New on Broadway: King Charles III and Therese Raquin
Something old, something new, something even ghostly too!
Two plays, seen back to back, as different as they come, yet with some striking commonalities too, were on the agenda for me last week: King Charles III and Therese Raquin. With King Charles III we go forward in time. With Therese Raquin we go backwards.
is written by Mike Bartlett and directed by Rupert Goold, with sets and costumes by Tom Scutt, and features Tim Pigott-Smith in the title role.
King Charles III is a clever piece of British theatre which clearly could delight anyone obsessed with stories about British royalty.
In this piece, we are projected into the future, a few years down the pike, during a time when Queen Elizabeth has departed the earth and her grip on the throne is released to her next in line son, Charles. But grand-son William and his savvy wife, Kate, have another scenario in mind. Meanwhile hapless Harry is hard at work trying to figure his life out.
There is a spectre (Princess Di floats by a couple of times spouting prophetic words), Greek chorus like chanting and sharp dialogue. The evening I saw it, some people in the audience were roaring with laughter and genuinely appearing to enjoy it.
Now, this piece is a full 2 hours and 30 minutes. I believe it could have been really great if a good 40 minutes were cut out. Seriously.
There was just too much talking and dialogue that felt tedious, at best. Couldn’t this play be one of those delicious 90 minute theatrical, no intermission pieces that we are seeing more and more? It’s not that I don’t have the attention span, it’s just that some of these plays simply don’t warrant the over writing.
King Charles III. Clever, funny, too long.
Therese Raquin also features a spectre making a few appearances throughout the piece in a theatrical adaptation of the Emile Zola classic. It may very well be the liveliest part of this long, very dark play. So dark, that everything is brown, all the time. The walls are brown. The costumes are brown. The sets are brown. The tablecloth is tan, but a hue of brown. We get it. The story is dark. Young Therese (the luminous Keira Knightley) lives with her aunt (Judith Light) and her annoying mean and whiny cousin, Camille (Gabriel Ebert).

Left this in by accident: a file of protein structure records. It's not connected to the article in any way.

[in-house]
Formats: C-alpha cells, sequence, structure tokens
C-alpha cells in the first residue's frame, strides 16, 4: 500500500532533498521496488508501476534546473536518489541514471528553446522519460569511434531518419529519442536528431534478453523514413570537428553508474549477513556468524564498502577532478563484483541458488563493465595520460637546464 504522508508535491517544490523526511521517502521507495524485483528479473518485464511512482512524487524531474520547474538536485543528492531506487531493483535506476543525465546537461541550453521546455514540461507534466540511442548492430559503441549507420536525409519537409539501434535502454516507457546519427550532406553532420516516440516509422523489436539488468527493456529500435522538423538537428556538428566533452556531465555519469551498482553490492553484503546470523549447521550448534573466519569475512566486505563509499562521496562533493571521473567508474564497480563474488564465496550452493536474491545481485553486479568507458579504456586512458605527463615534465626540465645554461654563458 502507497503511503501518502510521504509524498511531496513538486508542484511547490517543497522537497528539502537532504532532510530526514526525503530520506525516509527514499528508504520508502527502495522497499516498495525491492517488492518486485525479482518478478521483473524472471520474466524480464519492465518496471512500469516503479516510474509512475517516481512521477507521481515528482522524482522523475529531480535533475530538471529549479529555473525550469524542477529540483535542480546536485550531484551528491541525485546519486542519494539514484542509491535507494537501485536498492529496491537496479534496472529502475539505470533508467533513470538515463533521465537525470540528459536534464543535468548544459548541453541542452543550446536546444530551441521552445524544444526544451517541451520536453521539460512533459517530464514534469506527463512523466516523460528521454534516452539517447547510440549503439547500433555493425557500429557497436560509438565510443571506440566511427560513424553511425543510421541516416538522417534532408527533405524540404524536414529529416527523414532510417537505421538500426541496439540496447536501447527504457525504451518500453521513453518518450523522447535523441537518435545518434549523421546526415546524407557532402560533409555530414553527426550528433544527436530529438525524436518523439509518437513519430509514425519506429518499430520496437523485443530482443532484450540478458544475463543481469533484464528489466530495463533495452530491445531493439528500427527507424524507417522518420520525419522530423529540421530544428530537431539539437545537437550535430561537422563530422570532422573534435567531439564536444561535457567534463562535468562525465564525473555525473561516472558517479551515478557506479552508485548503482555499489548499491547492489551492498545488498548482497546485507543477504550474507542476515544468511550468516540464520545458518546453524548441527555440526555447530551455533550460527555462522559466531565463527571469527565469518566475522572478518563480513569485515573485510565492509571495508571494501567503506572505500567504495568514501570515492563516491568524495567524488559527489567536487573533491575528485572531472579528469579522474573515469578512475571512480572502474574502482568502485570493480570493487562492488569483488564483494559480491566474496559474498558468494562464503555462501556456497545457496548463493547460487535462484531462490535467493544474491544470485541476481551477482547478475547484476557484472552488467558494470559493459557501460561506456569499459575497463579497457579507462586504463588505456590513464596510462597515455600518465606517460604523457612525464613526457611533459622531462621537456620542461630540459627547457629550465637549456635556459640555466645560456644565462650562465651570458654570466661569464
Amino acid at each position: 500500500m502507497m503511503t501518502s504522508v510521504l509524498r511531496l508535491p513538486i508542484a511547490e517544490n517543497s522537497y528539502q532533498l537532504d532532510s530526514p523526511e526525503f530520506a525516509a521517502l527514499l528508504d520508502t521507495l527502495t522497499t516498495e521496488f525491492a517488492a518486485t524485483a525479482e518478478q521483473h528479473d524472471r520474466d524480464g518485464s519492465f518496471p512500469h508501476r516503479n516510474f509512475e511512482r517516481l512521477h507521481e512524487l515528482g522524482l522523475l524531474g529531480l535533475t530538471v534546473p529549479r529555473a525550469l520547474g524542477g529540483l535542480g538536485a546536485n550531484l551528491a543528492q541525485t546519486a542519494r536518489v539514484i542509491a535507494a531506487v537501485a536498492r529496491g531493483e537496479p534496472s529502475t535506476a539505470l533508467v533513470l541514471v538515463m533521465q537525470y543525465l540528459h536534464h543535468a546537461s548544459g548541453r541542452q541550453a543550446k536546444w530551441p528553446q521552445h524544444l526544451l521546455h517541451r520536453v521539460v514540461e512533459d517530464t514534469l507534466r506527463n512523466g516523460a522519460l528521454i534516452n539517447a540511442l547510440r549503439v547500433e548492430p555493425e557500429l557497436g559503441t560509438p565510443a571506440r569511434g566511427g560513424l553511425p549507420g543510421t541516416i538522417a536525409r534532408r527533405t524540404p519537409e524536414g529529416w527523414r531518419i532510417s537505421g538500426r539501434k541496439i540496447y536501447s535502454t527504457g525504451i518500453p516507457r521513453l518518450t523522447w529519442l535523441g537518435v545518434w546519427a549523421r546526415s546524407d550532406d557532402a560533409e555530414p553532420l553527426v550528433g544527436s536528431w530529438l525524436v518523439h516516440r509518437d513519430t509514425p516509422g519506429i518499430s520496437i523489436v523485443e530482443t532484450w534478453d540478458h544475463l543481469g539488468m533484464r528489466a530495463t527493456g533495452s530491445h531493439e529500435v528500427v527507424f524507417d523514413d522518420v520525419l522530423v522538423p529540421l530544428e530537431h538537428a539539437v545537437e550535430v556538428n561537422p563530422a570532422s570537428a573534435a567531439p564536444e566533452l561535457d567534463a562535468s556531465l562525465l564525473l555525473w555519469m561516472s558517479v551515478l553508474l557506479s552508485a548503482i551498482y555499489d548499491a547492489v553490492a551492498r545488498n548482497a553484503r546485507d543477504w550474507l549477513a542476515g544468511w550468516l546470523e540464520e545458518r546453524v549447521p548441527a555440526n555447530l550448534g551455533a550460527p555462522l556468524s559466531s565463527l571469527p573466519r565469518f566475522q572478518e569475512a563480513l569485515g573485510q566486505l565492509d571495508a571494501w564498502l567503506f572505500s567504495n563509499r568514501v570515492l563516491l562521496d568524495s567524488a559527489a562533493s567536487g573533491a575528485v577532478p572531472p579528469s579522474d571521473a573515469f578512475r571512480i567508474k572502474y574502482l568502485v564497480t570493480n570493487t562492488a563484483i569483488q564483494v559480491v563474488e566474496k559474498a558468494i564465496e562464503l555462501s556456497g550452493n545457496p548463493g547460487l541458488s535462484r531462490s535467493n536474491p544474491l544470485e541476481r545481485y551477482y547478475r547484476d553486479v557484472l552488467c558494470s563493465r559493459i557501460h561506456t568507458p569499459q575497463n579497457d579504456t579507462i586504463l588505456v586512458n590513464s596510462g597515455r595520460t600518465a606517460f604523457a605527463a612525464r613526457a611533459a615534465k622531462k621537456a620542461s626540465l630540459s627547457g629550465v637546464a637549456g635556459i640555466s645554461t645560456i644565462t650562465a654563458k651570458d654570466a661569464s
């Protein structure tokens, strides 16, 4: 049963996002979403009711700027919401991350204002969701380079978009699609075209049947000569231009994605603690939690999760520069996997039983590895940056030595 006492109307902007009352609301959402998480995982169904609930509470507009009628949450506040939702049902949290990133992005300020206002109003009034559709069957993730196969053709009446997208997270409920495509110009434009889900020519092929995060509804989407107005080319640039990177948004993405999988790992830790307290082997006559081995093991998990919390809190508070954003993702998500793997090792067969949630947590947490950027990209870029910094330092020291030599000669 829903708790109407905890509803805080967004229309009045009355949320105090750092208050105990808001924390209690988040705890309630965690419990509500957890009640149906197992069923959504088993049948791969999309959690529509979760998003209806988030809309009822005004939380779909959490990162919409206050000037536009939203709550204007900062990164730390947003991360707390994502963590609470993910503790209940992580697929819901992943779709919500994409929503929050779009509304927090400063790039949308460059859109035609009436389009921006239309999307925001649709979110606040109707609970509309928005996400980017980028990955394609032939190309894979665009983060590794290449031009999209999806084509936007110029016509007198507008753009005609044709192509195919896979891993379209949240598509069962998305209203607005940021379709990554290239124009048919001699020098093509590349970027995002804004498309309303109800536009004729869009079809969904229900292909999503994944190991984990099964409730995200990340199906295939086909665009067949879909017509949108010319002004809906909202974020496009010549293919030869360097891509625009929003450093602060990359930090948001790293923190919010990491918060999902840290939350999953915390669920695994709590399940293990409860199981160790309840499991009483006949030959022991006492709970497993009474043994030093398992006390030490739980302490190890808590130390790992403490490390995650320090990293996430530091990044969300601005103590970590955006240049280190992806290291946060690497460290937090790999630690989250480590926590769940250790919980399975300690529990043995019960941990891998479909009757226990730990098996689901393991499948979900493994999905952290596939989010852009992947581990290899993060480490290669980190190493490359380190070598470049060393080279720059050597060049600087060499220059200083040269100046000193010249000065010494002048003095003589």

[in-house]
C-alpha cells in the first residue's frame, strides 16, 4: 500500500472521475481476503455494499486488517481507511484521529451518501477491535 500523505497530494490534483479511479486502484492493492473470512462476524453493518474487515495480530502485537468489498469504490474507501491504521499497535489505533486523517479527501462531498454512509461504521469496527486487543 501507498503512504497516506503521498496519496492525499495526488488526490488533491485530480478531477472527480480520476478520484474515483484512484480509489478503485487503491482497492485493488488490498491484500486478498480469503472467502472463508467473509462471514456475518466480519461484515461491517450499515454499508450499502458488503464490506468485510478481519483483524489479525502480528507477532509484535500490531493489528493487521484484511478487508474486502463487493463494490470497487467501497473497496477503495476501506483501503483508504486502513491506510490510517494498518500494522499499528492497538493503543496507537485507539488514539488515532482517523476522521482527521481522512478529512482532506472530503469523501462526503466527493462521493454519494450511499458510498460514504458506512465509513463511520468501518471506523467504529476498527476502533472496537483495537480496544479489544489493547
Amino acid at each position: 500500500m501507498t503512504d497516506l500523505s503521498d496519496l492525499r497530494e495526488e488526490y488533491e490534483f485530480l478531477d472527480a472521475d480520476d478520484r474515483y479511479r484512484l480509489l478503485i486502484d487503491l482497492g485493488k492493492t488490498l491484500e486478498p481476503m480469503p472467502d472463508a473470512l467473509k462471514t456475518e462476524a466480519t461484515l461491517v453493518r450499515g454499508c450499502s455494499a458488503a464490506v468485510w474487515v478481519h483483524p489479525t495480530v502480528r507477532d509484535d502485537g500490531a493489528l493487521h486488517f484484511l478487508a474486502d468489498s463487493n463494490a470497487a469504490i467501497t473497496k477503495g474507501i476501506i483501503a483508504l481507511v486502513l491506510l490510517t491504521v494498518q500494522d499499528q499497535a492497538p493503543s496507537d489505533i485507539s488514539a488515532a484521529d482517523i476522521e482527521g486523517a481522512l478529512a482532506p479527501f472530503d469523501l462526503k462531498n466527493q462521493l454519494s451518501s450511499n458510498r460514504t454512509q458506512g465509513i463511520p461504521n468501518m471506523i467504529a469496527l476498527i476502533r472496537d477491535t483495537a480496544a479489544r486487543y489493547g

Her aunt arranges for the first cousins to marry, because that’s what people did in that era. Therese pretty much loathes Camille, but she says nothing and marries him anyway. The marriage is loveless and sexless and Therese is a shell of a person. She communicates mainly by deer-in-headlights expressions with her eyes because she barely speaks. That is, until she meets the charming, sexy and sexual Laurent, a friend of Camille’s. That’s when all Hell breaks loose. Their magnetic chemistry can not be contained, and the two become instant lovers. As the passion continues to heat up, Laurent declares that he must have Therese to himself. A plot to do away with Camille is hatched, the dastardly deed is done, and they expect to live happily ever after. That was the plan, however, Therese can not bear the responsibility or her conscience. Rapturous love turns into intense hate. Madame Raquin overhears the two arguing about the murder, she is felled by a stroke, and she too, can only communicate with her eyes. I’m telling you this is really, really dark. And it’s also all about the eyes. There is even more darkness, but I will leave it to you to continue the journey.
Camille’s spirit appears on several occasions, and I found myself kind of looking forward to hearing from the other side.
The fabulous Gabriel Ebert, who won a Tony for Matilda, portrays Camille in such a way that you are somewhat rooting for his demise. Matt Ryan is perfectly cast as the charismatic Laurent, Judith Light does a fine job as the overbearing aunt, and Keira Knightley, making her Broadway debut, is given a lot of room to speak without words, using those before referred to eye movements. Directed by Evan Cabnet, Therese Raquin can get a bit cartoon-ish from time to time. Maybe the adaptation was not quite sharp enough, or the direction was off. In any case, this is another play that runs 2 hours and 30 minutes. Maybe it’s just too damn long.